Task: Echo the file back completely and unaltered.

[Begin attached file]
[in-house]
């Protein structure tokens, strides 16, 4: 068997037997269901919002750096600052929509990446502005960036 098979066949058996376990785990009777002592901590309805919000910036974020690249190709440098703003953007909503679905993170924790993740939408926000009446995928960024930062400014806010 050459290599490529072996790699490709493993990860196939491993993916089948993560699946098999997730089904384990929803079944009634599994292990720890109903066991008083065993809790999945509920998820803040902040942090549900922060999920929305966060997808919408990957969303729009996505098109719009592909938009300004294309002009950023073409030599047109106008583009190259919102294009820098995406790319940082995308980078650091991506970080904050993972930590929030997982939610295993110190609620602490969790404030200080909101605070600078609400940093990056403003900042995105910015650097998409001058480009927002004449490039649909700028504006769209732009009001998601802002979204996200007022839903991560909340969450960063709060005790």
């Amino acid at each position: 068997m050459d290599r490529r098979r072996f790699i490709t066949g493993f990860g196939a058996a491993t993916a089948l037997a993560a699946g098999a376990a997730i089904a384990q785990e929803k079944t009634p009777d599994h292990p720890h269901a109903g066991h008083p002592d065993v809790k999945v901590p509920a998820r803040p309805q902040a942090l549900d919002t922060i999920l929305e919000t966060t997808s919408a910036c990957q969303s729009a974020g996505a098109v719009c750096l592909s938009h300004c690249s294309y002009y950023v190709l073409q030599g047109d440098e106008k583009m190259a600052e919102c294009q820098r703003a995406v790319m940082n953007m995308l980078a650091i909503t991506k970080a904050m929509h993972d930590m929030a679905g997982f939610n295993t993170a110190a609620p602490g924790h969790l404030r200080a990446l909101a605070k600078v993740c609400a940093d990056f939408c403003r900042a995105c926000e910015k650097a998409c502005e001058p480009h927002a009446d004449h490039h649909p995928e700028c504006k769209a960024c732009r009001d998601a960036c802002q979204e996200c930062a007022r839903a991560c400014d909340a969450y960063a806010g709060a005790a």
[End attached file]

[in-house]
């Protein structure tokens, strides 16, 4: 068997037997269901919002750096600052929509990446502005960036 098979066949058996376990785990009777002592901590309805919000910036974020690249190709440098703003953007909503679905993170924790993740939408926000009446995928960024930062400014806010 050459290599490529072996790699490709493993990860196939491993993916089948993560699946098999997730089904384990929803079944009634599994292990720890109903066991008083065993809790999945509920998820803040902040942090549900922060999920929305966060997808919408990957969303729009996505098109719009592909938009300004294309002009950023073409030599047109106008583009190259919102294009820098995406790319940082995308980078650091991506970080904050993972930590929030997982939610295993110190609620602490969790404030200080909101605070600078609400940093990056403003900042995105910015650097998409001058480009927002004449490039649909700028504006769209732009009001998601802002979204996200007022839903991560909340969450960063709060005790």
């Amino acid at each position: 068997m050459d290599r490529r098979r072996f790699i490709t066949g493993f990860g196939a058996a491993t993916a089948l037997a993560a699946g098999a376990a997730i089904a384990q785990e929803k079944t009634p009777d599994h292990p720890h269901a109903g066991h008083p002592d065993v809790k999945v901590p509920a998820r803040p309805q902040a942090l549900d919002t922060i999920l929305e919000t966060t997808s919408a910036c990957q969303s729009a974020g996505a098109v719009c750096l592909s938009h300004c690249s294309y002009y950023v190709l073409q030599g047109d440098e106008k583009m190259a600052e919102c294009q820098r703003a995406v790319m940082n953007m995308l980078a650091i909503t991506k970080a904050m929509h993972d930590m929030a679905g997982f939610n295993t993170a110190a609620p602490g924790h969790l404030r200080a990446l909101a605070k600078v993740c609400a940093d990056f939408c403003r900042a995105c926000e910015k650097a998409c502005e001058p480009h927002a009446d004449h490039h649909p995928e700028c504006k769209a960024c732009r009001d998601a960036c802002q979204e996200c930062a007022r839903a991560c400014d909340a969450y960063a806010g709060a005790a």